- Do your posts have a social footprint?
- How many “shares” or “likes” do you get on average?
- Would you read your blog?
- What makes you different than every other writer?
- Do you know what agents and publishers are looking for?
It takes time to become a Purple Cow. You can’t microwave the process.
Your writing will not be an overnight success. For many authors, it takes years and years to achieve success. Some of them never make it. But there are many that do. And you can be one of them.
In his book, Seth shares ideas for how to turn your product into a Purple Cow. I’ve adapted them for writers.
- Tailor your writing to a niche, underserved market. Create a website tailored for them.
- Build a permission set. Market to your fans via newsletters.
- Be willing to take the time to innovate wisely. Don’t just slop things together.
- Tell stories that will change the lives of your readers.
- Write back to readers who email you. Get to know them personally.
- If your story’s future looks bleak, change course. You can spend years rewriting or you can write a new one tailored to your audience.
- Find the things that are “just not written about” in your genre or industry. Write about them.
- Before you nix a crazy idea, ask “Why not?”
How can you revolutionize your writing? How can you become a Purple Cow as a writer?
It is really important to point out that individuality is something that naturally comes with experience. If you’re a new writer, you’re not going to get away with doing an e.e. cummings or a Danielewski. It takes experience and a thorough understanding of the rules to know when breaking them is controversial and progressive as opposed to obnoxious.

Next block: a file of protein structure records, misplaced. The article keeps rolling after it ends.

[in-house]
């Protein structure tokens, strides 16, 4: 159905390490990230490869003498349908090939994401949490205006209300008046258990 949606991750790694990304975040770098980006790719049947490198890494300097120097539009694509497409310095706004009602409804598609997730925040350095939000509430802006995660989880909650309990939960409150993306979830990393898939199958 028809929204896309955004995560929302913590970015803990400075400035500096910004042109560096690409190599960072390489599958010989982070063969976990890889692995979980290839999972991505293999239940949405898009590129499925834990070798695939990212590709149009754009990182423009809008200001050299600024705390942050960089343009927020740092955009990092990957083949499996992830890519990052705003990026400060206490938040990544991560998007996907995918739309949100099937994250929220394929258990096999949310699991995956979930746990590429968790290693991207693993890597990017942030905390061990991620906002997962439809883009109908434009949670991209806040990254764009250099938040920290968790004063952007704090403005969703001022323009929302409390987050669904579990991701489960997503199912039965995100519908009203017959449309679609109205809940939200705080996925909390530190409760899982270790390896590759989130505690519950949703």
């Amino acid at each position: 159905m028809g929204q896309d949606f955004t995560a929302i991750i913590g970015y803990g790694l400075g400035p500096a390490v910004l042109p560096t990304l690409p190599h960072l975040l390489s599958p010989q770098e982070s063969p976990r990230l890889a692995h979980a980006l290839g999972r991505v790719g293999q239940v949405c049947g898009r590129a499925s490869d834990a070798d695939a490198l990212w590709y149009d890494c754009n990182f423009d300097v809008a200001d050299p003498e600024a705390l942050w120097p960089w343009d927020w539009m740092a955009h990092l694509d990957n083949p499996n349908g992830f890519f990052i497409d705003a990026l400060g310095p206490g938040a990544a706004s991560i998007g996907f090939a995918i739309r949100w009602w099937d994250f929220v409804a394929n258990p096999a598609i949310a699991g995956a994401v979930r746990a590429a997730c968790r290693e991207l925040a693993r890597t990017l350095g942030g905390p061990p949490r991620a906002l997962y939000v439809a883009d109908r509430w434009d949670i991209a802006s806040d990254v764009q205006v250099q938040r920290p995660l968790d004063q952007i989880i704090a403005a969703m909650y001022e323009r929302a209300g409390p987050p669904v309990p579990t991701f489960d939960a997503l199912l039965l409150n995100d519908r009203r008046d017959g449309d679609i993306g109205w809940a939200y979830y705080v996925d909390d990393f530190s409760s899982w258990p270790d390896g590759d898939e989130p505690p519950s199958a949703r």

True. I wouldn’t argue to throw out rules. But what I was trying to convey is to share the stories on your heart in your own words.
Caitlin, I loved the article on the purple cow. Very helpful information. In light of your suggestions on using a newsletter to reach my audience, I send out a weekly newletter to a targeted group of aspiring Christian writers using Constant Contact. In it, I include a devotional for writers, a writing tip for the month, upcoming writing events and a writing book of the month for them to purchase. Do you think I am sending this newletter out to often if I am sending it out on a weekly basis, since you suggested it should go out once a month?
If you have time for a weekly newsletter, go for it! Just watch your analytics to make sure your readers aren’t opting out.
Will do Caitlin. Thanks for responding.
O.M.Purple cows! What a great post. I love the ‘why not?” and the questions you listed.When I was in Prague there was a yellow and black spotted cow outside our very nice hotel. So odd, but cute so we took photos. I’m going to get that one out and post on my bulletin board, behind my laptop, to remind me to be uniquely remarkable.
Thanks, Mona! Prague sounds beautiful but I’m no so sold on a yellow cow! Thanks for stopping by.
Oh YES! True, all of it!
Why is it so hard to be purple?